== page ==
The principle. This principle emphasizes the importance of the beginning and the end of the exhibit. They are the first and last things the visitor sees. Introductions create expectations about what is to come, and conclusions unify and clarify what has been seen. The key message here is that they should serve the larger intent the exhibit, and fit within its organizational scheme. Source. In nearly all of the exhibits studied, the introductory and concluding sections had special importance.
Applicability. Of course, the existence of introductory and concluding sections at all assumes a circulation pattern in which there is only one way in and out of the exhibit, which is not generally true. Also, the exhibit needs sufficient space to develop these sections significantly; in smaller exhibits, they may be abbreviated, or some of their functions integrated with the main body of the exhibit.
Design consequences. Not every exhibit needs an introduction or conclusion, but if communication (as opposed to exploration) is the primary goal, they can be greatly beneficial. What form they should take depends on the larger purposes of the exhibit, and how it is organized. An introduction can serve several purposes. It introduces the environmental appearance or ``look'' of the exhibit. It can summarize the content of the exhibit; introduce a main message that the exhibit is to communicate; or present background material that aids in understanding the rest of the exhibit. It both draws the viewer into the space and creates a set of expectations in the viewer about what is to come.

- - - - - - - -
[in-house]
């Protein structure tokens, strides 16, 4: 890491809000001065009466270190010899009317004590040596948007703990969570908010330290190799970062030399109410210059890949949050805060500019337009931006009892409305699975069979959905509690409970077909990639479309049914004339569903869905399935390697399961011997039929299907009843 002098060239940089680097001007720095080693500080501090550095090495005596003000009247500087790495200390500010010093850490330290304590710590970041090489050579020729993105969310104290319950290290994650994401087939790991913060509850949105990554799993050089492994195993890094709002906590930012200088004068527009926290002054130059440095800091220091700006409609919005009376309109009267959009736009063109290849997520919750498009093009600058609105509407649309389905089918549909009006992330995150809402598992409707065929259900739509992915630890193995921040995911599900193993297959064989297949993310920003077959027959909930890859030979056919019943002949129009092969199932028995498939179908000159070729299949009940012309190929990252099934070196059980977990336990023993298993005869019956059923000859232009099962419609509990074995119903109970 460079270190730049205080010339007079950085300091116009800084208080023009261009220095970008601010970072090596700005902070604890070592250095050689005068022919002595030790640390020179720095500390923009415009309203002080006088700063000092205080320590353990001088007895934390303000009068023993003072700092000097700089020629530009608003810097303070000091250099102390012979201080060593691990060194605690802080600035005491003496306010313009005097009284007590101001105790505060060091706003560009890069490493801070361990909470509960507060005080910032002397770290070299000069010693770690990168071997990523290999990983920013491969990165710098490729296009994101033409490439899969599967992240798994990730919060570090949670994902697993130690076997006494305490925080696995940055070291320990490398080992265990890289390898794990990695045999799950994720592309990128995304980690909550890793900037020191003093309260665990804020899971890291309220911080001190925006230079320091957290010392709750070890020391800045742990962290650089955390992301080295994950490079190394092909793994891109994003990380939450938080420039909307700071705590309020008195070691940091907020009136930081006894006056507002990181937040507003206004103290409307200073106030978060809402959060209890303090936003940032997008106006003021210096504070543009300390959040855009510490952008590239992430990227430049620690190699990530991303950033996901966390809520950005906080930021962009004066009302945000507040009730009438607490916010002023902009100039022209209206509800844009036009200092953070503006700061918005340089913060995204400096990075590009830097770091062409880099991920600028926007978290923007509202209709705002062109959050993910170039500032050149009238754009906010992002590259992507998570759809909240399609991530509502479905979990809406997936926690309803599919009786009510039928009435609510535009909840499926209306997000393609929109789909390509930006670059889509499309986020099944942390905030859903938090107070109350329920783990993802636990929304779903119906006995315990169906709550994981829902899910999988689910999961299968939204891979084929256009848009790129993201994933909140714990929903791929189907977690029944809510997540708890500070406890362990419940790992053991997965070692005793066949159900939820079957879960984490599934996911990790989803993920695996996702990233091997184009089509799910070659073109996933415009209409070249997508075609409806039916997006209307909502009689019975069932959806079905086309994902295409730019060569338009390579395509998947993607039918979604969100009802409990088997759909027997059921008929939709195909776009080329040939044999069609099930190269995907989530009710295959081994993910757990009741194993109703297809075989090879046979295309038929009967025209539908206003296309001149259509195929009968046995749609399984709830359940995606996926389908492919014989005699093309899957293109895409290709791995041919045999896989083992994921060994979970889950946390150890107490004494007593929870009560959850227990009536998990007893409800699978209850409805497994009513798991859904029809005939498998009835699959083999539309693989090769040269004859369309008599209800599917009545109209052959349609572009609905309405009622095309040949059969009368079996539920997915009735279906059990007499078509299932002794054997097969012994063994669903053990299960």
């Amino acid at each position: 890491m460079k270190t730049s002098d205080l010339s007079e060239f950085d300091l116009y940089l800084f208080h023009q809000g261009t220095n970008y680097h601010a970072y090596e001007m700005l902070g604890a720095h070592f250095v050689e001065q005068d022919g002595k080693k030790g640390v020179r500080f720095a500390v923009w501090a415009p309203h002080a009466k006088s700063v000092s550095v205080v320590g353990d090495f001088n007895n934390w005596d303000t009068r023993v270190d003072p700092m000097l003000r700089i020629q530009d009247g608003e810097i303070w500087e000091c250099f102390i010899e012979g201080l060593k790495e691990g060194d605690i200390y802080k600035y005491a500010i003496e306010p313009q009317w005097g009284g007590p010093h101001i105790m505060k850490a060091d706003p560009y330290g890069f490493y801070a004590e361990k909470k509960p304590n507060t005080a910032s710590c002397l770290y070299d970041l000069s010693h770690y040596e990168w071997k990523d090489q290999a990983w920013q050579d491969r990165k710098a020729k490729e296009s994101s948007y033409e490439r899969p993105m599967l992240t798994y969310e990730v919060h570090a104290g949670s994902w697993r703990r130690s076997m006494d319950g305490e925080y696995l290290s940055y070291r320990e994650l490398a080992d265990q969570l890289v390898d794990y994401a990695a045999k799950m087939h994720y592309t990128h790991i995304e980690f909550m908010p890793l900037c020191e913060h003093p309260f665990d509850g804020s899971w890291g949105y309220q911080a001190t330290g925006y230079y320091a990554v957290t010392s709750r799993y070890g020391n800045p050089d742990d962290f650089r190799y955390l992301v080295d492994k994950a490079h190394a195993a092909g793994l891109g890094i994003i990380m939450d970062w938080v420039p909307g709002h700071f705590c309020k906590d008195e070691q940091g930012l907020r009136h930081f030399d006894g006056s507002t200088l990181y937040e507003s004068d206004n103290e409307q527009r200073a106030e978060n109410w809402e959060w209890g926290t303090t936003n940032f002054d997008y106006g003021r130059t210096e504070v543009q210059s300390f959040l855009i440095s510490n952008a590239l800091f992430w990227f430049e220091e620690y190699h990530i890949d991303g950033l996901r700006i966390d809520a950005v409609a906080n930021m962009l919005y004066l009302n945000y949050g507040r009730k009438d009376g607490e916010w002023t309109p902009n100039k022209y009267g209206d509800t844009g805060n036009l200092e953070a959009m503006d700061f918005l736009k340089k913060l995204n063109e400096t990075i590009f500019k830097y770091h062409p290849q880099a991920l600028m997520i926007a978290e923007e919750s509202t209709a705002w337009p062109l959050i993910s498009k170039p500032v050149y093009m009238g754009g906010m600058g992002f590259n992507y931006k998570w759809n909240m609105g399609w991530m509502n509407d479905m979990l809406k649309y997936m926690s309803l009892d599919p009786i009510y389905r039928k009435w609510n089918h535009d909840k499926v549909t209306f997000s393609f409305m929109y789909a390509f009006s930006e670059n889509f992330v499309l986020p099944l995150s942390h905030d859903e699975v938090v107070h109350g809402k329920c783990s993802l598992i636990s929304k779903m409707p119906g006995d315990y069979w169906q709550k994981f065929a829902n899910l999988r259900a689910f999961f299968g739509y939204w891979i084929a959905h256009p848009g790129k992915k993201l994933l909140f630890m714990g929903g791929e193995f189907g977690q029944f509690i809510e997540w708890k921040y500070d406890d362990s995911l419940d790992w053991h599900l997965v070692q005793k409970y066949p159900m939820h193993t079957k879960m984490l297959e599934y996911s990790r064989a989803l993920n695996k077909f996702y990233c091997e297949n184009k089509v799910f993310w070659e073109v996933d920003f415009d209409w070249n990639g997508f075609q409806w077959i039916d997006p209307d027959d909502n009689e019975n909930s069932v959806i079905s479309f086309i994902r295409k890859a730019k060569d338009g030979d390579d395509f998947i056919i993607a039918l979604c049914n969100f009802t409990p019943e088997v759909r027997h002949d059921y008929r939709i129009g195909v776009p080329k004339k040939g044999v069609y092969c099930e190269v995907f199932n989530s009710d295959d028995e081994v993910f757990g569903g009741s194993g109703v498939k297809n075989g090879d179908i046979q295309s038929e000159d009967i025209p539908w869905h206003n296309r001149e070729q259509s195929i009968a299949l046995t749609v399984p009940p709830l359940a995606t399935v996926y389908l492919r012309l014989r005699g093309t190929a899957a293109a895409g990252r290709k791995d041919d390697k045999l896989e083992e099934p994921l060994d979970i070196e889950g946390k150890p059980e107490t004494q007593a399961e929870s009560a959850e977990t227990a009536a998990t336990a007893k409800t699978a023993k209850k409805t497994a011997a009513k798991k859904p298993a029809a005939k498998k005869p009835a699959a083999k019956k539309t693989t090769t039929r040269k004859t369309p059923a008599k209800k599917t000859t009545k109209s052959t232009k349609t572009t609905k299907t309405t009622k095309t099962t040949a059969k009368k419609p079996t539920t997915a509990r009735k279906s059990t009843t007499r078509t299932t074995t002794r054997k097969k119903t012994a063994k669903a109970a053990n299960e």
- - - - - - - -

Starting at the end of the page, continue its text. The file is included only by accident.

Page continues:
The conclusion, meanwhile, serves as a transition out of the exhibit environment into more familiar territory. It can serve as a place of reflection, of interaction, or where what was learned in the exhibit is made relevant to the life of the viewer. A main messsage of the exhibit can be repeated here. Also, additional materials like books or multimedia workstations that encourage the viewer to explore topics of interest on their own can be placed here. It can also be a place where the viewer gives feedback to the designers, or evaluates how much he has learned.
An example. Table 4.1 compares how some of the exhibits studied used their introduction or conclusion to serve some of the purposes mentioned here.